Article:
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  • Somewhere between this promo and the actual show the last line of The Cleveland Show theme song went from "My happy black guy face" to "My happy mustached face." Interestingly enough, the closed captioning on the first several episodes still used the "black guy" line, despite it being redubbed in the audio.
  • The Ren and Stimpy Show got quite a bit of this during its original run on Nickelodeon. Standout examples include the Family Bath in the episode "Big Baby Scam", Powdered Toast Man burning the Bill of Rights, and some of Ren's grislier death threats to Stimpy and Sven in "Sven Hoek".
  • The opening song to Disney's Aladdin, Arabian Nights was changed from "Where they cut off your ear if they don't like your face/It's barbaric, but, hey, it's home" in the original theatrical version to a more acceptable "Where it's flat and immense, and the heat is intense/It's barbaric, but, hey, it's home." for the home release. The original version made it to the early pressings of the soundtrack on CD, but later versions used the less racist version. The original version was also reused for the TV series, with no changes.
  • Virtually all Looney Tunes shorts have been anywhere from lightly cut to lopped, cropped, and chopped when aired on television (on network TV, syndication, and cable) for reasons ranging from violence (mostly involving guns and suicide gags) to ethnic stereotyping to cuts to fit the time frame for more commercials about which no one gives a damn. The ones that have objectionable content but can't be cut without turning the cartoon into a plotless mess are simply banned (i.e., The Censored Eleven, the final Golden-Age cartoon "Injun Trouble," and a glut of World War II cartoons, such as "Bugs Bunny Nips the Nips," "Tokio Jokio," and "Confusions of a Nutzy Spy"). A website called "The Censored Cartoons Page" has been made to catalogue all the cuts. See here
    • Also thankfully, now that Cartoon Network recently started airing the shorts again after being absent from the airwaves since 2004, most cartoons are shown uncut and uncensored (some cartoons like "Scaredy Cat" are still shown edited, but done in a less intrusive way, though Your Mileage May Vary on that).
  • Similar to the Looney Tunes, many of the gags deemed racially insensitive in MGM cartoons were edited when shown on Cartoon Network, which made a few shorts, including Tex Avery's "Magical Maestro" (which edited out the opera-singing dog turning into a Chinese stereotype and a blackface singer), very disjointed and confusing.
    • Of note are the Tom and Jerry cartoons that remove all appearances of Mammy Two Shoes, a heavyset black woman with a very stereotypical voice. Sometimes, this meant the cartoon had very harsh edits, like in "The Mouse Comes to Dinner" where the cartoon starts with Tom popping up out of a potted plant for seemingly no reason at all. Older versions (particularly the ones Chuck Jones was in charge of when he was an animator at MGM in the mid-to-late 1960s) had Mammy Two Shoes replaced with a white teenage girl (as seen in "Saturday Evening Puss"). Newer versions (particularly the ones that air on Cartoon Network—and some that have cropped up on the "Tom and Jerry Spotlight Collection" DVD releases) either edit out all scenes of Mammy Two Shoes (as mentioned with "The Mouse Who Came to Dinner" and "Fraidy Cat") or retain her, and either mute her voice or give her a new, less stereotypically black voice.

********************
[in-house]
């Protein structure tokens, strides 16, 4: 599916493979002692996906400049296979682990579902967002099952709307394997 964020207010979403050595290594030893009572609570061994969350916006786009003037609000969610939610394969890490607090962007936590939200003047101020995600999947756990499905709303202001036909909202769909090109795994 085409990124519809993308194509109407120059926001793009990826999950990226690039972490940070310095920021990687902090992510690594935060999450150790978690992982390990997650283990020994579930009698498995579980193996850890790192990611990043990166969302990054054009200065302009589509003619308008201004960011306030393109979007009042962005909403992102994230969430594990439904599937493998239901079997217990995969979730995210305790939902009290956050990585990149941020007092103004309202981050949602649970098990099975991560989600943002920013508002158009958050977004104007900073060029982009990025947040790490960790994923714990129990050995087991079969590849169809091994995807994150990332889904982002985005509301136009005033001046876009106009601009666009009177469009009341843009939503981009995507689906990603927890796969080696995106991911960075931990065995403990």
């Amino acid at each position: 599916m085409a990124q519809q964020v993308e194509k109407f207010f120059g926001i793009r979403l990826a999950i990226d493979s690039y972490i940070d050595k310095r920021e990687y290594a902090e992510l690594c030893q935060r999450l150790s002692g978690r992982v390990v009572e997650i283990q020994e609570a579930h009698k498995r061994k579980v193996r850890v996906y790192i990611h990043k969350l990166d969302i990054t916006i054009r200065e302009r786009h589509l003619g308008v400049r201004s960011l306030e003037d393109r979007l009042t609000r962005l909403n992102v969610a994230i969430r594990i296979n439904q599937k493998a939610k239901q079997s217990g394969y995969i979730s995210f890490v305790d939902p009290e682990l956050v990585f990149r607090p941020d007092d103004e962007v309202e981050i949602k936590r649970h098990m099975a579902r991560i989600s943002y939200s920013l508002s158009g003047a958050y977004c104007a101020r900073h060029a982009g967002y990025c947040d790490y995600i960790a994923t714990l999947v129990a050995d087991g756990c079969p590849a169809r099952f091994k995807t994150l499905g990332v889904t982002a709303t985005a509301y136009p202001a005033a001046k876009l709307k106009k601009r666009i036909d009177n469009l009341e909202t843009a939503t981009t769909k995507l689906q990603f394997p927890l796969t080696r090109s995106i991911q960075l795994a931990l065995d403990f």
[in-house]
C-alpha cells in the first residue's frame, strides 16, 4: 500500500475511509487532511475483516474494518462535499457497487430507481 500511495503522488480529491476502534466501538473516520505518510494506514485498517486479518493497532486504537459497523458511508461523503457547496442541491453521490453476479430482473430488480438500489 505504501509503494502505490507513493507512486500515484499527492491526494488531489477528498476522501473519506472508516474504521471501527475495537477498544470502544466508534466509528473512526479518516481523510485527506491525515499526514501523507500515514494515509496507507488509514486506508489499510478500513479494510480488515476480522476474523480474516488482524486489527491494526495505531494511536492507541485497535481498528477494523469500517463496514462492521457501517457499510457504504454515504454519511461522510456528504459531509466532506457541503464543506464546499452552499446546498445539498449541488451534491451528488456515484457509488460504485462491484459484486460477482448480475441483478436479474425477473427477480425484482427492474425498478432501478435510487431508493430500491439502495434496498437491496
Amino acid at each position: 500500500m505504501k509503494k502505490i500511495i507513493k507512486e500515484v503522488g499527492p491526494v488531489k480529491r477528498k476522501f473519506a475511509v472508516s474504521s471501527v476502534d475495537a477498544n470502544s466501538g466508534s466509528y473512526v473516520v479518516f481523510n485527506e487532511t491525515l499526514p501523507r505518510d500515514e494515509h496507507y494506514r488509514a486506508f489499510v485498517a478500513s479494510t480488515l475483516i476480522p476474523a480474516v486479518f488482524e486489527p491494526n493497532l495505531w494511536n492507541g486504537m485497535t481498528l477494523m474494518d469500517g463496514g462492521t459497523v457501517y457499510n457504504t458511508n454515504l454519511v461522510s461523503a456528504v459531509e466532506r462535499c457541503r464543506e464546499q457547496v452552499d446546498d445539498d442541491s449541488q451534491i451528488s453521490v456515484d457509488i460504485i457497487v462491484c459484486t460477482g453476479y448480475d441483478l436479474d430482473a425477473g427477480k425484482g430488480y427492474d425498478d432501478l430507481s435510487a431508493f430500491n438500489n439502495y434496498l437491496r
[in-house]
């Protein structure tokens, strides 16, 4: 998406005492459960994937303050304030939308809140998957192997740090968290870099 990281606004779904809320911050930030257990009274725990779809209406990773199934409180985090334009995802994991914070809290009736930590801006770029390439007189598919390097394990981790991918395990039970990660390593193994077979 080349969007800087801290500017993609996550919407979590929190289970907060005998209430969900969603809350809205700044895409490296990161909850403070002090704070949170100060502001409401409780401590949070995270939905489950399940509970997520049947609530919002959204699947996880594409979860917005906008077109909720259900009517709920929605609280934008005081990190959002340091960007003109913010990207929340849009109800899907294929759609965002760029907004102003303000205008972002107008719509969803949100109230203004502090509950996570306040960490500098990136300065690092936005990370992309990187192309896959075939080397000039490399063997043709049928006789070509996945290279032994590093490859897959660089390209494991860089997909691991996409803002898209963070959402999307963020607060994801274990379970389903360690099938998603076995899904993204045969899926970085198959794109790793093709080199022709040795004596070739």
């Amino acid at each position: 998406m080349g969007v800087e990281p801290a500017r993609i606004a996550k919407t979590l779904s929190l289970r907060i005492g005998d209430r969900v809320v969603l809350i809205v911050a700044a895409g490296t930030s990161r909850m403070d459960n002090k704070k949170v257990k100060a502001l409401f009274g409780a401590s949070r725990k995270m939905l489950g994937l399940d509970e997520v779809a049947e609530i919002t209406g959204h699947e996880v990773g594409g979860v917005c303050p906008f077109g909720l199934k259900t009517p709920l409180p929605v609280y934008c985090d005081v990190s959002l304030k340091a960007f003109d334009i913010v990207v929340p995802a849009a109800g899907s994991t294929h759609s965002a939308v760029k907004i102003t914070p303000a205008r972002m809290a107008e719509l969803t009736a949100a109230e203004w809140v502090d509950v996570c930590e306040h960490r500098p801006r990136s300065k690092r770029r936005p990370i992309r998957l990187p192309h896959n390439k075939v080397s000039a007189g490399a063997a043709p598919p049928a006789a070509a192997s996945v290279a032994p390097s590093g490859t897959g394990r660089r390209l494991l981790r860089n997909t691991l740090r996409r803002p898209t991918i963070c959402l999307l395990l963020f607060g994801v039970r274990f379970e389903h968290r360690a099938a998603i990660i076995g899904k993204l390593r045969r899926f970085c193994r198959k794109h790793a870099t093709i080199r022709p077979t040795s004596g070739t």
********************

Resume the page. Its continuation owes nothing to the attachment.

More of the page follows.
• The opener for The New Scooby Doo Movies includes a shot of a Western gunfighter pulling out his gun and firing it into the air. At some point in time, this clip was cut out and replaced with a clip of Scooby running away, while you can still hear the gunshots with the music. The show's re-release on the Boomerang network includes the unedited opener.
    • The shot of Scooby running was actually used earlier in the theme, just on an orange background instead of a blue one. They basically just took the hand drawn animation cels and pasted onto a new background. Then, another animation was made of Scooby pointing over to the left towards the gunman was animated to cover up the rest of the clip that the running didn't replace.
  • In Don Bluth's Disney Swan song The Small One, the "Jewish" merchants [1] have a line in their song, "We simply cheat a little if we must" changed to "We work a little harder if we must" even though their hand actions haven't been altered in any way. A lesser edit occurs at the end when the star that appears over the manger was given more lines to look less like a cross, although the lines that form the cross remain and are the most prominent.
  • G.I. Joe: The Movie: Duke goes from dead to being in a "coma," and then recovering (off-screen), thanks to similar editing done in the Transformers animated movie.
  • The Simpsons in the UK has also suffered from this. One instance was particularly pointless because the unedited version was used in a trailer that immediately preceded the episode. The season nine episode "Trash of the Titans" (the 200th episode) has the following edits:
    • Homer announces to a courthouse clerk that he wants to run for Sanitation Commissioner. The clerk states that it's nice, but the line Homer is in is for people who have to register as sex offenders.[2] The edited version in the U.K. ends with Homer announcing his candidacy for Sanitation Commissioner to the courthouse clerk.
    • All instances of the word "wanker" (mostly used by U2's Bono) were cut.
    • The scene where Homer reveals that he buried the garbage under Springfield was edited to remove Bart, Lisa, and Marge guessing that Homer got rid of the garbage by selling drugs (though Lisa's line, "I wish it were drugs!" after finding out that Homer is burying the garbage under the town wasn't cut).